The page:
A permanent tissue is a group of cells, which is derived from the meristematic tissues, but these cells have lost the power of division temporally or permanently.
Note : The development process by which cells which has been derived from meristematic tissues take a permanent shape, size and function is called differentiation.
Permanent tissues are of two types :- simple and complex permanent tissue.

Simple permanent tissues :
These tissues are composed of cells which are structurally and functionally similar. These tissues are of three types parenchyma, collenchyma and sclerenchyma.

Parenchyma :
  • Parenchyma forms the bulk of plant body. It consists of thin walled living cells.
  • The cells are isodiametric, i.e., equally expanded on all sides.
  • The cell wall is thin and encloses a dense cytoplasm which contains a small nucleus and a large central vacuole.
  • The intercellular spaces are abundant.
  • The parenchyma is present in all the organs of the plants, i.e., roots, stems, leaves, flowers, fruit and seeds.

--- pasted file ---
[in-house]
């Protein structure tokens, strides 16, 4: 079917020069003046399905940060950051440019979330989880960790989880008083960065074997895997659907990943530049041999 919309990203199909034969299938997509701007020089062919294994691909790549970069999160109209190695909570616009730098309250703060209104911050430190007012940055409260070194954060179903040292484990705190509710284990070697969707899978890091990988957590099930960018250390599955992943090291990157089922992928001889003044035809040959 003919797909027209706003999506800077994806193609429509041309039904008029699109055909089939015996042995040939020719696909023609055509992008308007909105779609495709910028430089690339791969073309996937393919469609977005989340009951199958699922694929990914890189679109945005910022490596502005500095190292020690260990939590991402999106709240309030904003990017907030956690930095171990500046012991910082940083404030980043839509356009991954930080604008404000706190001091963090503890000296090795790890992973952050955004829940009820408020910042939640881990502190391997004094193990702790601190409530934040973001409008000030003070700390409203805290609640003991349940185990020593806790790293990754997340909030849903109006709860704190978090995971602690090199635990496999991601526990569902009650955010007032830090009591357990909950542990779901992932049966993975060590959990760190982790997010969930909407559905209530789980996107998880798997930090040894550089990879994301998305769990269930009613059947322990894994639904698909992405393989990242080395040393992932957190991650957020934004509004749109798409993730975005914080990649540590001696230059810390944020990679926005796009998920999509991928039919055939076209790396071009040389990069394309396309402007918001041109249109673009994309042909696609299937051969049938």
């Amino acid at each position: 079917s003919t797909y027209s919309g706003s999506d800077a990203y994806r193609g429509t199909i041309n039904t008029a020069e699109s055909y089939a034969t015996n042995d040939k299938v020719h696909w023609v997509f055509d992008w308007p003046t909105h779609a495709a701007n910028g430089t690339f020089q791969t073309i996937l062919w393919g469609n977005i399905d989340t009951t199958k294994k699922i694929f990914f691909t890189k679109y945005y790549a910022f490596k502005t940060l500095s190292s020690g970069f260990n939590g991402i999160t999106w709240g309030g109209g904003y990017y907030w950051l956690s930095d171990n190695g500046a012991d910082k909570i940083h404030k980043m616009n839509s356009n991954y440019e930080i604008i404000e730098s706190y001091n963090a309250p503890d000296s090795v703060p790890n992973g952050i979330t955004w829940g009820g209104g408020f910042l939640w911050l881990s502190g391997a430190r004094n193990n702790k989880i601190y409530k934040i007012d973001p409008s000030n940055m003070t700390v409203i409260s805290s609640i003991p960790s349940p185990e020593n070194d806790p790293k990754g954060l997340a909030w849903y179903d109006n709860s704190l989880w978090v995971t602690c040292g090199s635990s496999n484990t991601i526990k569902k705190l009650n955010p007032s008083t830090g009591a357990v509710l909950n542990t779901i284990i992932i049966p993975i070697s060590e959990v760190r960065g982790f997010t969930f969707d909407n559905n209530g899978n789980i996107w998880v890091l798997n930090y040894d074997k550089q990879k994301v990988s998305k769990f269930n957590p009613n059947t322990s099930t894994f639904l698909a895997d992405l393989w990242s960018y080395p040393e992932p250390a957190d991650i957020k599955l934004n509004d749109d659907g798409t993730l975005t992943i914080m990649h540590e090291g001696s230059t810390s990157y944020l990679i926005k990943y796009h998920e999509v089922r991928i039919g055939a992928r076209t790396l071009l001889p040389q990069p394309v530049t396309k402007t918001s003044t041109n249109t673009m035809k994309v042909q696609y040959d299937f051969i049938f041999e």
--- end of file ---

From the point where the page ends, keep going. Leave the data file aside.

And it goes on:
Function :
  • The main function of parenchymatous tissue is storage of food, e.g., starch in the parenchyma of cortex of potato tuber.
  • Parenchyma forms the framework of all the plant organs and tissues like cortex. Pith etc.
  • Parenchyma serves as packing tissue to fill the spaces between other tissues.
  • It stores waste materials of plants such as gum, crystals etc.
  • The intercellular air spaces of parenchyma cells allow gaseous exchange.
  • If chloroplast is present, the parenchyma tissue is called chlorenchyma and it perfoms photosynthesis.
  • In aquatic plants, large air cavities are present in parenchyma to give buoyancy to the plants to help then float. Such a parenchyma type is called aerenchyma.

Collenchyma :